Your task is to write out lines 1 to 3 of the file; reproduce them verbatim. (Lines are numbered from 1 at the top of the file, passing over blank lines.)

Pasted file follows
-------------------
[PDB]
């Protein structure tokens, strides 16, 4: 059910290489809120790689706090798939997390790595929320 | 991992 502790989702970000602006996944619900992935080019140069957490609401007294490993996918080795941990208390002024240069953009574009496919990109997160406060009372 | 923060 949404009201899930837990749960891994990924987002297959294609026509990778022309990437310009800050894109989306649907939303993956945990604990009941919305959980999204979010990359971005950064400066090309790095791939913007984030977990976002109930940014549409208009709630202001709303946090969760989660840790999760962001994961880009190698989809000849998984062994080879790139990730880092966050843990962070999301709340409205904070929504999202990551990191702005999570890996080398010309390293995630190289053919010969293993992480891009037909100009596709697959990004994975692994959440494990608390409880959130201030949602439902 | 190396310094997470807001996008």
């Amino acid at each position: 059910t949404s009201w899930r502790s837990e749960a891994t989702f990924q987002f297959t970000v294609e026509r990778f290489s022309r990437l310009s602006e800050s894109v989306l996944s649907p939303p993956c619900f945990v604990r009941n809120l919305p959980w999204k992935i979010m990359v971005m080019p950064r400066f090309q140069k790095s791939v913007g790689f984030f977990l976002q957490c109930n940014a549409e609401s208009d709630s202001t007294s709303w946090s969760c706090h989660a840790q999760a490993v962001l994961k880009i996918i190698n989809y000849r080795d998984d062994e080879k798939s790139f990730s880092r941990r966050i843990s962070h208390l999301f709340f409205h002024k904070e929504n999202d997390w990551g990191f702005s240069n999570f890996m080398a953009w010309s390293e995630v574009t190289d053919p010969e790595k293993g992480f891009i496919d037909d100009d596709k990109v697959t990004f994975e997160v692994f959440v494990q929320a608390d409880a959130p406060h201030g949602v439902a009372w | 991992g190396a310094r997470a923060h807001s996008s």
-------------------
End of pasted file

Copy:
[PDB]
């Protein structure tokens, strides 16, 4: 059910290489809120790689706090798939997390790595929320 | 991992 502790989702970000602006996944619900992935080019140069957490609401007294490993996918080795941990208390002024240069953009574009496919990109997160406060009372 | 923060 949404009201899930837990749960891994990924987002297959294609026509990778022309990437310009800050894109989306649907939303993956945990604990009941919305959980999204979010990359971005950064400066090309790095791939913007984030977990976002109930940014549409208009709630202001709303946090969760989660840790999760962001994961880009190698989809000849998984062994080879790139990730880092966050843990962070999301709340409205904070929504999202990551990191702005999570890996080398010309390293995630190289053919010969293993992480891009037909100009596709697959990004994975692994959440494990608390409880959130201030949602439902 | 190396310094997470807001996008």
């Amino acid at each position: 059910t949404s009201w899930r502790s837990e749960a891994t989702f990924q987002f297959t970000v294609e026509r990778f290489s022309r990437l310009s602006e800050s894109v989306l996944s649907p939303p993956c619900f945990v604990r009941n809120l919305p959980w999204k992935i979010m990359v971005m080019p950064r400066f090309q140069k790095s791939v913007g790689f984030f977990l976002q957490c109930n940014a549409e609401s208009d709630s202001t007294s709303w946090s969760c706090h989660a840790q999760a490993v962001l994961k880009i996918i190698n989809y000849r080795d998984d062994e080879k798939s790139f990730s880092r941990r966050i843990s962070h208390l999301f709340f409205h002024k904070e929504n999202d997390w990551g990191f702005s240069n999570f890996m080398a953009w010309s390293e995630v574009t190289d053919p010969e790595k293993g992480f891009i496919d037909d100009d596709k990109v697959t990004f994975e997160v692994f959440v494990q929320a608390d409880a959130p406060h201030g949602v439902a009372w | 991992g190396a310094r997470a923060h807001s996008s």